Rolls-Royce's Mr Fix-It

Dividend cut makes sense, but skepticism about cash will linger

Warren East's halving of Rolls-Royce's next pair of biannual dividend payments is distinctly double-edged.

By knocking down a company totem -- the progressive (now temporarily regressive) dividend -- he's shown himself willing to act decisively to fix the aircraft engine maker's troubles. But the cuts are a reminder that the immediate outlook for cash and profit generation at Rolls-Royce is bleak.

The company expects negative free cash flow of up to 300 million pounds ($387 million) in 2016, compared to a positive 179 million pounds in 2015 and 447 million pounds in 2014.

Last year it halted a billion-pound ($1.45 billion) share buyback program as profit took a pounding because of weak demand from the corporate jet market, the oil industry and customers with service contracts on older passenger jets. Now shareholder returns are being curtailed further.

Rolls-Royce has promised to rebuild its dividend over time and investors were relieved there wasn't a sixth profit warning on Friday, as some feared. The shares bounced 13 percent. But the remedial action can only go so far. The dividend cut for 2015 saves about 120 million pounds, equivalent to just 8 percent of last year's pretax profit.

Disappointing Dividend

Rolls-Royce has been forced to cut its dividend to protect its balance sheet and credit rating

Source: Bloomberg data

2016 and 2017 are analyst estimates

In fairness, it's important for an aircraft engine-maker like Rolls-Royce to keep a strong balance sheet and investment grade credit rating. It relies on long-term debt finance to fund huge civil aerospace investment programs that take years to pay off. It also has maintenance agreements with airlines that stretch out for years.

Standard & Poor's gave Rolls-Royce reason to worry in January when it lowered the company's outlook to A/negative from A/stable. So East's move is understandable. Indeed, it's disquieting that a company that always maintained a large net cash position to support its business model has swung into net debt.

From Net Cash to Net Debt

Rolls-Royce's balance sheet is set to deteriorate but it needs to maintain that "A" rating

Source: Company reports and Bloomberg estimates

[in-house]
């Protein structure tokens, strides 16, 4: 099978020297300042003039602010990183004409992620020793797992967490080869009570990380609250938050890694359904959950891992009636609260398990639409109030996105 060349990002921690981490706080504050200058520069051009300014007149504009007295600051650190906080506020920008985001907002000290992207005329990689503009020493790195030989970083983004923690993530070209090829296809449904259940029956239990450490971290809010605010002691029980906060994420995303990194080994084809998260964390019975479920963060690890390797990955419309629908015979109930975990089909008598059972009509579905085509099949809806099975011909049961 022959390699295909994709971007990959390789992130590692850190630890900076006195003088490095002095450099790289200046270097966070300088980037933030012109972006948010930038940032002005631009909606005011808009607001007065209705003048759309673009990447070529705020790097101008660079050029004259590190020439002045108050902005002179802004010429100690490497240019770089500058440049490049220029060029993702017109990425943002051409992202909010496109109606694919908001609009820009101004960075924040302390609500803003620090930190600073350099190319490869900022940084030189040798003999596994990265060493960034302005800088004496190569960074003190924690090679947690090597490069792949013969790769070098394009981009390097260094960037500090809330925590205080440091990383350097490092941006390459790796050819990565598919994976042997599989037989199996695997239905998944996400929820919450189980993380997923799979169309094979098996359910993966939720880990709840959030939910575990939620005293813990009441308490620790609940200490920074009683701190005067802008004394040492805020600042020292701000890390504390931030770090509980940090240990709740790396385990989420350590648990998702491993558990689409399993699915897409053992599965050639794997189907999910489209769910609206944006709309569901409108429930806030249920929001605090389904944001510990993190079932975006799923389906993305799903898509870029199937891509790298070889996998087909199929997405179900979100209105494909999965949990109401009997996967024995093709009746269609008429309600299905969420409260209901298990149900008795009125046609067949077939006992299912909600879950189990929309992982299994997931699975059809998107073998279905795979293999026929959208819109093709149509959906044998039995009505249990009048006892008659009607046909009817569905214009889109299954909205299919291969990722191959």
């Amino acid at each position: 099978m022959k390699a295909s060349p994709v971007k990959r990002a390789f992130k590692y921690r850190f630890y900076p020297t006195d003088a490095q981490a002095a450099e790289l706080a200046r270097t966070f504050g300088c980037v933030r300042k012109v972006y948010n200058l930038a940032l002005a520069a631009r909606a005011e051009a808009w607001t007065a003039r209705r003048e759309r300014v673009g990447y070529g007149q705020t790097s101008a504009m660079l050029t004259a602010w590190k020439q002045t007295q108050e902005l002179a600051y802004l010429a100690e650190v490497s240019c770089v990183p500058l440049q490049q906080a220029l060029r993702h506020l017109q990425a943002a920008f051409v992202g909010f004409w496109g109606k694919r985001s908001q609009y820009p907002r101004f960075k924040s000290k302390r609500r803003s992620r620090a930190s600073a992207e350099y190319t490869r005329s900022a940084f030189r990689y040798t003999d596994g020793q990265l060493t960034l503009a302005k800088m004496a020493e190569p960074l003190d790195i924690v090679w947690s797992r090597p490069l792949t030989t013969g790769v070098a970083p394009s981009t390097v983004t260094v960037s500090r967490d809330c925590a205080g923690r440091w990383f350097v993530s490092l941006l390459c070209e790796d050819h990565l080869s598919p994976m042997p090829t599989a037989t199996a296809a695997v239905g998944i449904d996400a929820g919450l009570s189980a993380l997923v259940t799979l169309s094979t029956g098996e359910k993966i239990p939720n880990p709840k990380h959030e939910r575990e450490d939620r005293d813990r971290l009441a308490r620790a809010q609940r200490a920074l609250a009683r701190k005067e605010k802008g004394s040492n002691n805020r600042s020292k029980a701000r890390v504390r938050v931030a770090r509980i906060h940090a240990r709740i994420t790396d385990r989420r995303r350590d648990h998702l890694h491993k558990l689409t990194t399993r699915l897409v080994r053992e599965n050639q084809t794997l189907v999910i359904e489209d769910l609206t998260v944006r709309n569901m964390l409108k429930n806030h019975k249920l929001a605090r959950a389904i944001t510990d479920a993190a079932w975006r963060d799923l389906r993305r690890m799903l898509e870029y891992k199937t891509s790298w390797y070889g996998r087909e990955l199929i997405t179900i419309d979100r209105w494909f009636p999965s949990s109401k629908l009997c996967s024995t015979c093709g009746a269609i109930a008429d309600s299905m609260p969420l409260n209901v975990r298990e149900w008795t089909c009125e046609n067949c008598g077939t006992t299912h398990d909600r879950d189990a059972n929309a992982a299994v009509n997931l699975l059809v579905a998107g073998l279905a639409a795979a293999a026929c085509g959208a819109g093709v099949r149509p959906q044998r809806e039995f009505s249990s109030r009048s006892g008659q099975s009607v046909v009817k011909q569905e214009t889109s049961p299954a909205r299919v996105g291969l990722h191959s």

2016 and 2017 are analyst estimates

Rolls-Royce says once it gets through a period of heavy investment in new jet engines, cash flow will improve dramatically. But cutting the dividend, even for a short time, rather undermines confidence in the company's long-term planning and its belief those cash flows will be as strong as it claims.  

After all, East acknowledges deficiencies in Rolls-Royce's internal reporting systems, which forced him to retract medium-term guidance last year. So he'll forgive a bit of skepticism about the outlook being rosy after a couple of years of pain.

Consensus expectations for Rolls-Royce profit generation have fallen about 60 percent in the past year, while for 2017 earnings per share estimates have halved. While the surge on Friday reduces the share price decline over the past year, it's still down 33 percent.

Losing Altitude

A succession of profit warnings at Rolls-Royce have undermined investor confidence


Yet the shares are pricing in a lot of hope, trading at 21 times forward earnings, a premium of about one-third over civil aerospace peers.

Meanwhile, five-year credit default swaps on Rolls-Royce debt are near a record 172 basis points -- more than three times a year ago. By comparison, the Markit iTraxx Europe Index of CDS on investment-grade companies (including Rolls-Royce and many of the continent's strained banks) has risen to 124 basis points.

Fortunately for Rolls-Royce, aircraft demand remains buoyant. But if a global recession leads to fewer airline passengers, the equity market's vote of confidence in East's repair job will look premature.

This column does not necessarily reflect the opinion of Bloomberg LP and its owners.

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